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Born at the Crest of the Empire

Saturday, April 11, 2009

Bush at peace with himself.

The after presidency Bush piece in the WaPo made me mad, especially because of the casual tone of the former office holder,
Bush has said that he expects to live at least 20 more years, and that he does not want to spend all his time dwelling on an eight-year presidency.

Almost like his presidency wasn't that important to him, like all those lives in Iraq, New Orleans, all those lives ruined in the economic collapse, just weren't that important to him. I wish we could all put it behind so easily.

(I think I'm wanting some expression of remorse I'm not ever going to get.)

6 Comments:

  • People do tend to want to forget their mistakes and not want to relive their bad times.

    By Blogger Time, at 8:04 AM  

  • Bush never took the "presidency of the United States" seriously. To him it was just an extension of a privileged birth-right to exercise power. Not in the context of being a servant of the people, a keeper of American laws and values, but in the context of a titled Lord, so to speak. It was part of a continuum of privilege... privilege to exercise power over other with immunity. Like getting out of going to Vietnam, getting out of National Guard duties, getting into Yale.... getting to play "leader of the free world."

    Do you see what I'm saying? Or am I

    By Blogger -epm, at 8:30 AM  

  • Time, I understand. It's just hard after all he's inflicted to think that to him it's just another eight years of his life. That he gets to walk morally free.

    ...

    EPM, I kinda get it, although I'm not completely sure I agree with the psychology.

    I'd phrase it more surface. He wanted to be president more than he wanted to be actual president.

    By Blogger mikevotes, at 9:52 AM  

  • I think he confused being 'elected president' with 'chosen as king'.

    But we never confused the two. Pretty much every other citizen in the US understands that the president is the servant of the people.

    In a certain sense I admire us for respecting the office more than the person, and not kicking him the hell off his little perch.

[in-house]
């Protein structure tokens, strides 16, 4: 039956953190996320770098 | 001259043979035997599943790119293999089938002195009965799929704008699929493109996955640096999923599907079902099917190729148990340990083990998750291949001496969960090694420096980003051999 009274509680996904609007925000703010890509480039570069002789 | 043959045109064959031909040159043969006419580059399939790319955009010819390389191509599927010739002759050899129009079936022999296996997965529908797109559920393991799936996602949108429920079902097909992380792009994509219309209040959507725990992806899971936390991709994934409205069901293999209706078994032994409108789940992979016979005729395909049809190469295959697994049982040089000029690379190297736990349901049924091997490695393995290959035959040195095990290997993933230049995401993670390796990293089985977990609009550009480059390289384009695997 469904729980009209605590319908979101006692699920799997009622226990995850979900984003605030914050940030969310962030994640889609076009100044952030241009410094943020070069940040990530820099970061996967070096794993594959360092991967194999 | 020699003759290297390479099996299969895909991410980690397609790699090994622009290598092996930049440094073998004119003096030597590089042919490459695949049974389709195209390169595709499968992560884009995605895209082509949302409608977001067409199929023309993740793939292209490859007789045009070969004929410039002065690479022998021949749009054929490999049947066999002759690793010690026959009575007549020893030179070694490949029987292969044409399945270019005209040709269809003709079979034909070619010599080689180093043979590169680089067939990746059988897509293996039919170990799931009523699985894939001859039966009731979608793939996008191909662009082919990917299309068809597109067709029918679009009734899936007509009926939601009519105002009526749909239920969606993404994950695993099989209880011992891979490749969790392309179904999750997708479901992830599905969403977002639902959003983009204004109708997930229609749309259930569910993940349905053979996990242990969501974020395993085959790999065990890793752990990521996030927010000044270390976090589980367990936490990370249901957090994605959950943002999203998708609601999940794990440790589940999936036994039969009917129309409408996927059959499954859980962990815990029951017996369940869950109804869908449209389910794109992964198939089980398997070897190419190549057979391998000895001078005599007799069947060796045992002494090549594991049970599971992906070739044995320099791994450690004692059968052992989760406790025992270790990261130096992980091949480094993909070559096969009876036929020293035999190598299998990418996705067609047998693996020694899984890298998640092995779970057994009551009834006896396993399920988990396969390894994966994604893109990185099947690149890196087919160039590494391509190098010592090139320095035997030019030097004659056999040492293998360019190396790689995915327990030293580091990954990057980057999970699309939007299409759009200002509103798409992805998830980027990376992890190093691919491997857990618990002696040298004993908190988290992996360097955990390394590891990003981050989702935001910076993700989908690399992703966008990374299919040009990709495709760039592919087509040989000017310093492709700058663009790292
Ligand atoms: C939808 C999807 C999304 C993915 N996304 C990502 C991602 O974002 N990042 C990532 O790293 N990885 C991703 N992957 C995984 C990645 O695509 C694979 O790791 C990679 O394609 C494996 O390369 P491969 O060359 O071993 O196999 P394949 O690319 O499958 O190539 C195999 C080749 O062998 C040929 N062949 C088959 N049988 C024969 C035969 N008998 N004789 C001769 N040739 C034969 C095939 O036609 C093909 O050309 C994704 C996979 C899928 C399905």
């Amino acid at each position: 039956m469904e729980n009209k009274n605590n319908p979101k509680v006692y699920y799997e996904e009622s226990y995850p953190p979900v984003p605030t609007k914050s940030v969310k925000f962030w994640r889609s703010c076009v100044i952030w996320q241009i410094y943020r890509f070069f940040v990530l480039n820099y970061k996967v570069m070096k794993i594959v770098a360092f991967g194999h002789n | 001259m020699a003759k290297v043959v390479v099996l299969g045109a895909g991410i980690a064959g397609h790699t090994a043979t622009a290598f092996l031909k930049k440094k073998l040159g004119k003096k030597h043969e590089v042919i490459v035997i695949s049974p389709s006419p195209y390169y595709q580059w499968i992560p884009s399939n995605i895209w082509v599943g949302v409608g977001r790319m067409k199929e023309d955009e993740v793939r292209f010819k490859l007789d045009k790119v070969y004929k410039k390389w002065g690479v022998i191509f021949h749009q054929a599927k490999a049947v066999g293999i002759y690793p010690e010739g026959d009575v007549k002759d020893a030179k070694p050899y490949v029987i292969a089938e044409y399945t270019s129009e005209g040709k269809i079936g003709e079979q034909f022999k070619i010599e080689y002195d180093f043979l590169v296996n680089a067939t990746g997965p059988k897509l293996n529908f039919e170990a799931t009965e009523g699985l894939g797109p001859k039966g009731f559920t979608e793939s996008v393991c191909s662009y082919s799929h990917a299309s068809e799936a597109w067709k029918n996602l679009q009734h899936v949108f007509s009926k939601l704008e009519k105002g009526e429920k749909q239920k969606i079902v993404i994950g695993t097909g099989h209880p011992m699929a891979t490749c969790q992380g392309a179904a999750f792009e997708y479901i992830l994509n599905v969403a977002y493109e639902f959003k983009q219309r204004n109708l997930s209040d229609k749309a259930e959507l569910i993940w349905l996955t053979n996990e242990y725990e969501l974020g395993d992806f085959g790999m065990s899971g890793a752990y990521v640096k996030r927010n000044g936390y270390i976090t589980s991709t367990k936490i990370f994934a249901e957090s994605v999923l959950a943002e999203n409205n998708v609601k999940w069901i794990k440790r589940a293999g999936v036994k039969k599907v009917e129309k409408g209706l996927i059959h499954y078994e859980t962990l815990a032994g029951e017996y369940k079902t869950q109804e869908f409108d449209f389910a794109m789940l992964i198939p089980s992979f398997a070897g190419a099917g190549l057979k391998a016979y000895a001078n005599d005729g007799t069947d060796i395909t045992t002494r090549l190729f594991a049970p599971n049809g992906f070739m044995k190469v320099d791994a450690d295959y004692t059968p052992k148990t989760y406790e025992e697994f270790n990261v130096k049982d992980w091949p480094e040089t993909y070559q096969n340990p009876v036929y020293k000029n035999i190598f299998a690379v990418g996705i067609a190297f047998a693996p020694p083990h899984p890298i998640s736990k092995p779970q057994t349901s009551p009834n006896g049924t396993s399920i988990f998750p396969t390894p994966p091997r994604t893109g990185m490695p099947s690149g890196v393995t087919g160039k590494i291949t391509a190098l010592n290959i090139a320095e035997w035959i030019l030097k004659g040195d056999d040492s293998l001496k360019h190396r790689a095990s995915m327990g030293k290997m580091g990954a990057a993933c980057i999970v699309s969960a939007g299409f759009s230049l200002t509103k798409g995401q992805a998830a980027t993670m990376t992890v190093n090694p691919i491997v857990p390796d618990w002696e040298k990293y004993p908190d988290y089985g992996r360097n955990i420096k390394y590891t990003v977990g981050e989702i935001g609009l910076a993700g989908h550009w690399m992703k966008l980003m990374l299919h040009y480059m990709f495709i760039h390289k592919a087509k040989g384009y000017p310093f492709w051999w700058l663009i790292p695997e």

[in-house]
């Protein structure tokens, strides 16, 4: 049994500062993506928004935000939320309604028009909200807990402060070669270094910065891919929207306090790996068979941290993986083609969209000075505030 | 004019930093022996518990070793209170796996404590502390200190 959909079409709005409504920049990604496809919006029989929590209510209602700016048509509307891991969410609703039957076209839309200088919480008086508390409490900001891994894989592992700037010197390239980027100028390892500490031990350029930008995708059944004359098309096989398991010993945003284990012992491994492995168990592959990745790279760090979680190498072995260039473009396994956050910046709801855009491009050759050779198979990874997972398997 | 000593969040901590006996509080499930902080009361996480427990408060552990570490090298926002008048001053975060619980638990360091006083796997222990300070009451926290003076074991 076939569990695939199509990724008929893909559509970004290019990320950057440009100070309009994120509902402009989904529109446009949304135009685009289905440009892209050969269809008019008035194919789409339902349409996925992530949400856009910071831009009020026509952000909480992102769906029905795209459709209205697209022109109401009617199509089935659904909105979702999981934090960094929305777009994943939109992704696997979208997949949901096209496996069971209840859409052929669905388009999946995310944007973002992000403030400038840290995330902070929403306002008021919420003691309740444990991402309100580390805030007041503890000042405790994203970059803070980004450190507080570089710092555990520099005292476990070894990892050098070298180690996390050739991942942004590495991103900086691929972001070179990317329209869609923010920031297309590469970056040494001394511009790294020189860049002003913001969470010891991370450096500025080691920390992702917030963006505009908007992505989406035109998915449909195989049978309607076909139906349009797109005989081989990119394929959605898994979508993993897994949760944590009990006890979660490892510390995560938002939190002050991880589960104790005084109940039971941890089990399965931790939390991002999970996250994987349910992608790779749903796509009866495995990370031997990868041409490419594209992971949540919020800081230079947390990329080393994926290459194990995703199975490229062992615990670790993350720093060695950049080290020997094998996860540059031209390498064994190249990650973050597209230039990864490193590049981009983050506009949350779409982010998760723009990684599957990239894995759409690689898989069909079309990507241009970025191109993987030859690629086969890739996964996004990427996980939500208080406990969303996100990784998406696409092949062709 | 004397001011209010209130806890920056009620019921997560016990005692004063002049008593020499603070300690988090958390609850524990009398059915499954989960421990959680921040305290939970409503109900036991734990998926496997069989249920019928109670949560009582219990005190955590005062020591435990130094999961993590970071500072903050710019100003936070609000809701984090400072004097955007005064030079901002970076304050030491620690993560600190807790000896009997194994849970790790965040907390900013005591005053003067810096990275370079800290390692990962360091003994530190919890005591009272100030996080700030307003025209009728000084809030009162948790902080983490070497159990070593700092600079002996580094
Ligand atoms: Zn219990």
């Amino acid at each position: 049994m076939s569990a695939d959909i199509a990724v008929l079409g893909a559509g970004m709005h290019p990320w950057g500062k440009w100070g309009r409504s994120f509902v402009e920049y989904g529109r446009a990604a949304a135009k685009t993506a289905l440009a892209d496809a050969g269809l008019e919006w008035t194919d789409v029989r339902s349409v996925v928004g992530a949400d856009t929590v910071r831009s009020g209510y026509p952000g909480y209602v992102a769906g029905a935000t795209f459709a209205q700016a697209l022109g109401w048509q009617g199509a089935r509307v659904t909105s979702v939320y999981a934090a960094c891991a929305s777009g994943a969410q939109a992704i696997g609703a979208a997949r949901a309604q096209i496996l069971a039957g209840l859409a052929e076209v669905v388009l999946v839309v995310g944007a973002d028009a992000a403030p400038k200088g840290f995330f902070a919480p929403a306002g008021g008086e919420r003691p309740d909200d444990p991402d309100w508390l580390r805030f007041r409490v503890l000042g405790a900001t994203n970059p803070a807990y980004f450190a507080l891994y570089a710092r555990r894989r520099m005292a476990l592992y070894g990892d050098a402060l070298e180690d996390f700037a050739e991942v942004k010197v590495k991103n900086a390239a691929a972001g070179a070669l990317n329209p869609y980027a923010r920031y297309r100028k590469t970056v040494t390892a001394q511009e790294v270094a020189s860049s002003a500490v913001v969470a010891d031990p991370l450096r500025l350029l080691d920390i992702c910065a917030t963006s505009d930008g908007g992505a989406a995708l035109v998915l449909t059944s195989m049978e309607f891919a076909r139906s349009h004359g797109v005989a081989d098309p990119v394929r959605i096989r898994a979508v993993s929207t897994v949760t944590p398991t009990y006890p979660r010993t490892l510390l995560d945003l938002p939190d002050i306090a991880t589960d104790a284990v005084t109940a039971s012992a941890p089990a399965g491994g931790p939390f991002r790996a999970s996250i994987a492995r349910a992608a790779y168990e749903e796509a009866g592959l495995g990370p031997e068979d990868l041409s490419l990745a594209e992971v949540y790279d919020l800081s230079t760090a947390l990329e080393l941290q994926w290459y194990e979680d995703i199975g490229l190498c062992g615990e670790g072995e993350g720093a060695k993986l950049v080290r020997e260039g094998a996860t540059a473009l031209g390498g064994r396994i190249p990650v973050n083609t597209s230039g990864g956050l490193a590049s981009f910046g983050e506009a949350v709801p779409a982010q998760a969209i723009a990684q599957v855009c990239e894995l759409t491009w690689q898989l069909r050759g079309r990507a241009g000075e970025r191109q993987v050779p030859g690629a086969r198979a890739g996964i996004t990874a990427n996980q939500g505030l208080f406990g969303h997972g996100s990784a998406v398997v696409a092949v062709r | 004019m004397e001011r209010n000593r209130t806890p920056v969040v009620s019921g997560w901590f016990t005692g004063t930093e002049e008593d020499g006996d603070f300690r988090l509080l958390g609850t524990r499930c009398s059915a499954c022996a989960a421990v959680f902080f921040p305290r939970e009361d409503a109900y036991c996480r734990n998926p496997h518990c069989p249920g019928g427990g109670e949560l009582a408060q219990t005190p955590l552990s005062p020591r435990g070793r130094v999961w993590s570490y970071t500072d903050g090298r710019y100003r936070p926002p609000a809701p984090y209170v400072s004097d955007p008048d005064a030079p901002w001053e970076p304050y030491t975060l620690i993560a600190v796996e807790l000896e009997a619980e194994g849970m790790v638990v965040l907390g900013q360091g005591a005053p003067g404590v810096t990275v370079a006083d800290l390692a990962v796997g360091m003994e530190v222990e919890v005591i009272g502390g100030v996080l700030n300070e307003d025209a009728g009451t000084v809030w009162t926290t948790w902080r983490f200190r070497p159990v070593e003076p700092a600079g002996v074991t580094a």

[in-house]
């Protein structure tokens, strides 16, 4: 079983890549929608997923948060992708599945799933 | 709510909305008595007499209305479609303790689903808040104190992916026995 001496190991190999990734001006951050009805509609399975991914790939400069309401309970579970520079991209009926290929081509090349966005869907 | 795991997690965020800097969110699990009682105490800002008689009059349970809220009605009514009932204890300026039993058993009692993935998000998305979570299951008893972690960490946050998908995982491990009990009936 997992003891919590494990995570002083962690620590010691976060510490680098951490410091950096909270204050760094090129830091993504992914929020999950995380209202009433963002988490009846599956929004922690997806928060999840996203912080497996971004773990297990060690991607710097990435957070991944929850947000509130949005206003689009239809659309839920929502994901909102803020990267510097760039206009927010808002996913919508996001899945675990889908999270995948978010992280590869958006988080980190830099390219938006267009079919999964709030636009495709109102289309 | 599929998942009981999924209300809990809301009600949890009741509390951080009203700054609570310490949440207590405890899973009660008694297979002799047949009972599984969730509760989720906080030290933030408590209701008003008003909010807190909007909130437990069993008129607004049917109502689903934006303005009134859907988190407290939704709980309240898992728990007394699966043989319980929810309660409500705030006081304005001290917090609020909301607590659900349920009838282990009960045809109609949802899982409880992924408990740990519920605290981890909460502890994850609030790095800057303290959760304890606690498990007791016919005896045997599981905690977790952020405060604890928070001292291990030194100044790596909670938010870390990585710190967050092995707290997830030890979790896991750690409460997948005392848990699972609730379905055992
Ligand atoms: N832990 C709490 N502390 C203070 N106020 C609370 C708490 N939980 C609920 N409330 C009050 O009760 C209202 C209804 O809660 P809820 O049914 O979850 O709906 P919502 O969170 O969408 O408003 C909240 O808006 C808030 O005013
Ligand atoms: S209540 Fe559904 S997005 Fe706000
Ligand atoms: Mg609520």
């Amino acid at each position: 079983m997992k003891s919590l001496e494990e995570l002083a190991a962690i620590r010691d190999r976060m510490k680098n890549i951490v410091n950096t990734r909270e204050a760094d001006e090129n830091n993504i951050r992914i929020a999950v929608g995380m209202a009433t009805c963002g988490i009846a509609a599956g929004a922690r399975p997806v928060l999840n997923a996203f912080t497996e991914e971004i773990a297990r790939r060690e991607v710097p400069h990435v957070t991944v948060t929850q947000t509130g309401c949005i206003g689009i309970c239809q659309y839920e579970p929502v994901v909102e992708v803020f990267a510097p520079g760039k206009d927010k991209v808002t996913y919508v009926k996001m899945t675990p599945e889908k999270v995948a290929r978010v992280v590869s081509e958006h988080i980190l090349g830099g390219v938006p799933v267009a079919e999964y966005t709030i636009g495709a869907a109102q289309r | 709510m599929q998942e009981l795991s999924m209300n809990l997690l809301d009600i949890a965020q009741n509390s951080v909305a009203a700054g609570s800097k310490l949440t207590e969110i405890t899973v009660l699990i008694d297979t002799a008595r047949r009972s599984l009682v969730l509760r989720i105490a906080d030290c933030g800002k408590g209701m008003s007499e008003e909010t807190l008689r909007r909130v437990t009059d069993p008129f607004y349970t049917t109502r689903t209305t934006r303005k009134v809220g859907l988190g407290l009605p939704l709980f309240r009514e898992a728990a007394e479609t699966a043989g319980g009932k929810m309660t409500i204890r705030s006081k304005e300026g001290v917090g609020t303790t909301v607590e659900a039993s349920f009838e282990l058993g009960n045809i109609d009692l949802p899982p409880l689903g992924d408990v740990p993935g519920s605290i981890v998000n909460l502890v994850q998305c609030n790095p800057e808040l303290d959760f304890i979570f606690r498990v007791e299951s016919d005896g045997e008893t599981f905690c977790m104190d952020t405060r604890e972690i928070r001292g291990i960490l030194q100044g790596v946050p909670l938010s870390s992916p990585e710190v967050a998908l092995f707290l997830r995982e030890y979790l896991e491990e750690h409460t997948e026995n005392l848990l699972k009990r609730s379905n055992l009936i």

In a certain other sense I'm incredulous at us respecting the office more than the person, when he was instrumental in causing hideous atrocities.

    By Anonymous Anonymous, at 6:48 PM  

  • I'm not so sure he is going to get to put it behind him so easily. Not only did we see what he did, the rest of the world did, too. There are courts that may be calling him out for his crimes some day. Look at the conviction of the former president of Peru (I think it was Peru).

    By Anonymous Marciale, at 11:39 PM  

  • Anon, Periodically, someone will come on the site talking about protests in the streets and such. That's not the way we're wired.

    Protests come from people who think they have more to gain than lose, and in this US environment, most people don't want to risk losing.

    ....


    MArciale, It was Fujimori of Peru, but I don't think we'll ever see a serious prosecution of Bush. I just don't think that happens in the current world structure. The US will not allow itself to be put on trial like that.

    However, the slights and diminishment could be interesting. Like, this morning I asked if Bush is doing a commencement anywhere. And we're yet to hear of him addressing any seriously high profile groups.

    (He's doing some fundraising kinda stuff, but it's small money and no profile for those involved.)

    Is he getting invited to lead major issue conferences? Is he being put up in profile by anyone but his own defenders?

    I think that's about all the rebuke we're going to get.

    By Blogger mikevotes, at 10:15 AM  

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